Current position of the SSV Corwith Cramer. Click on the vessel to view position history. Use the tools, top right, to change the map style or view data layers.
SEA Currents: SSV Corwith Cramer
Hello friends and family! I think I speak for all of us when I say we wish you could be here with us to see this beauty. My day actually started at 0100 (1am) where I had a quick 1hr deck watch. Since we are at anchor in Francis Bay (surrounded by US and British Virgin Islands), we needed less people on watch, meaning 1hr instead of 4hrs of a night watch. Woo more time to sleep!
The real fun began around 1000 when we took a small motor boat over to St. John for about a 2 mile hike inland to Waterlemon Cay.
Hello all! It is hard to believe that Class C-277 has only been living on the Cramer for 4 days now; it already feels as though we have been here a lifetime-in a good way! The theme for the past few days has been adjustment, with everyone adjusting in their own time to the challenges of life at sea, including sea sickness, small living quarters, and the ever-present elements.
For those fortunate among you to have set sail on a long voyage nothing more need be said. You can share in the exhilaration of this moment that is encapsulated by the beaming smiles worn by each member of the ship’s company. All the planning and preparation, hard work and sacrifice have led to this moment.
Our second day in program was an exciting mix of exploration of the port environs of Old San Juan, continued orientation/safety training and first-hand accounts of life in Puerto Rico in the aftermath of this year’s devastating hurricane season.
To start the day, we took a walk into the historic district and examined the fortified aspects of this 16th century port city that was so integral to Spain’s early colonial economy, acting as a gateway to the colonial possessions in Central and South America. Indeed, the deep and protected bay, now lined with modern port infrastructure, highlights the continued importance of San Juan to the economy of Puerto Rico and, indirectly, to the Caribbean as a whole. The morning walk ended at the very impressive fortifications of El Morro, overlooking the entrance to San Juan Bay. After exploring the many levels of the fort, students slowly worked their way in smaller groups back to the ship, taking in more of the city sights before lunch.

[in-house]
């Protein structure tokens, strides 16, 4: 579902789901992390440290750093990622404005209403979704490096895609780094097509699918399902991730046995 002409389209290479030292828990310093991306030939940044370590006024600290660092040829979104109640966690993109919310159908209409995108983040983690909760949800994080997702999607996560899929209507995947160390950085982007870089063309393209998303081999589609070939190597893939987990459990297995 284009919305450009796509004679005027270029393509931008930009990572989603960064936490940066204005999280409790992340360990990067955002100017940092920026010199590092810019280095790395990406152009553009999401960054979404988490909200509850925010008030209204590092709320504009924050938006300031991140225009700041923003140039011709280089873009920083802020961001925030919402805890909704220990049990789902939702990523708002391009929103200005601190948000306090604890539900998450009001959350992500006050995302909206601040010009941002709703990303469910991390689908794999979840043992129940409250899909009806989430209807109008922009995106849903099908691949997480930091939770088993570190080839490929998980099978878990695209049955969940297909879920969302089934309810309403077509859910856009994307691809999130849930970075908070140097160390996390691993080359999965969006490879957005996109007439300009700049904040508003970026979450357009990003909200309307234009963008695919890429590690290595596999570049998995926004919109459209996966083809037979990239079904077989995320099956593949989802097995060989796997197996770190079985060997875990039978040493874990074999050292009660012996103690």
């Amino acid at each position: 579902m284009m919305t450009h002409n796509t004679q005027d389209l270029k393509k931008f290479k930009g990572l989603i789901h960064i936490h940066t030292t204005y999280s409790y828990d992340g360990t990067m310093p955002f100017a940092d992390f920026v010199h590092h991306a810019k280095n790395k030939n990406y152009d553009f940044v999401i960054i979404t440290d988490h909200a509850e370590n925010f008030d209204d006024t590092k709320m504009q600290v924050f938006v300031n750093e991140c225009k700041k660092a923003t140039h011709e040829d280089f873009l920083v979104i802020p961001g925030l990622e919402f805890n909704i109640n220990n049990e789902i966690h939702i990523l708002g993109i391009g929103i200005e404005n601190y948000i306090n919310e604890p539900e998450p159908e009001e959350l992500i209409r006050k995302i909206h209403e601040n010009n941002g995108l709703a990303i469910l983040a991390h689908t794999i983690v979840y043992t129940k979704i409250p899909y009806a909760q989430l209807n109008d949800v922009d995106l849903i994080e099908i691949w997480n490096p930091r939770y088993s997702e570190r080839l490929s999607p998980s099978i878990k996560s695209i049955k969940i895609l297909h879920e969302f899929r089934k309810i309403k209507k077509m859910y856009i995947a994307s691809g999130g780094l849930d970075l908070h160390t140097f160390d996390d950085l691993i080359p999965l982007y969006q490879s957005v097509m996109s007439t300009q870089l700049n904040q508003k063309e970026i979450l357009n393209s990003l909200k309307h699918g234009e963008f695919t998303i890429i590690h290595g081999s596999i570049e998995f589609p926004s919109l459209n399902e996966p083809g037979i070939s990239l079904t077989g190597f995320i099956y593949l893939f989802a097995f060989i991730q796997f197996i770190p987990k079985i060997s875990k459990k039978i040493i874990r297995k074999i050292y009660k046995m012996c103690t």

Full of positive energy and frequent smiles, the CCC (Colonization to Conservation in the Caribbean) students boarded the SSV Corwith Cramer this afternoon, and our Sea Component began. The first days aboard are busy ones for the students as they’re exposed to the language, etiquette and culture of this new environment.
The students of C-277, Colonization to Conservation in the Caribbean, will join the SSV Corwith Cramer on February 13th in San Juan. They will depart in Key West on March 24th after port stops in St. John, Dominican Republic, the Bahamas, and Jamaica.
This afternoon we continued sailing through the Virgin Passage as we passed St. Croix, St. Thomas, and St. John. It was a hot 80 degree day with light wind and we were finally able to put up an additional two sails, the fisherman and the jib topsail. Two playful dolphins passed the ship twice throughout the day that circled the ship.
Zoya Buckmire, of St. George’s University in Grenada, talks completing her final academic assignments and Caribbean Reef Expedition’s conclusion in San Juan, Puerto Rico.
It was a bright and beautiful day in paradise today! Off in the distance, the island of Culebra was appearing in the distance through fog. If the plan works accordingly, Culebra is our snorkeling stop for a bit of fun exploring in the Caribbean waters…fingers crossed!
After a long night of watch with varying weathers, people woke up to the sound of the infamous triangle that Grady plays to mark that breakfast is served. Some managed to wake up for pancakes and sausages while others had dreams that can only occur when on the high seas. Once people finished eating and managed to wake up, they went topside to a chill breeze that made it pleasant to stay on deck. Some people focused on work, others worked on their journals, and some caught a glimpse of flying fish alongside the ship’s hull.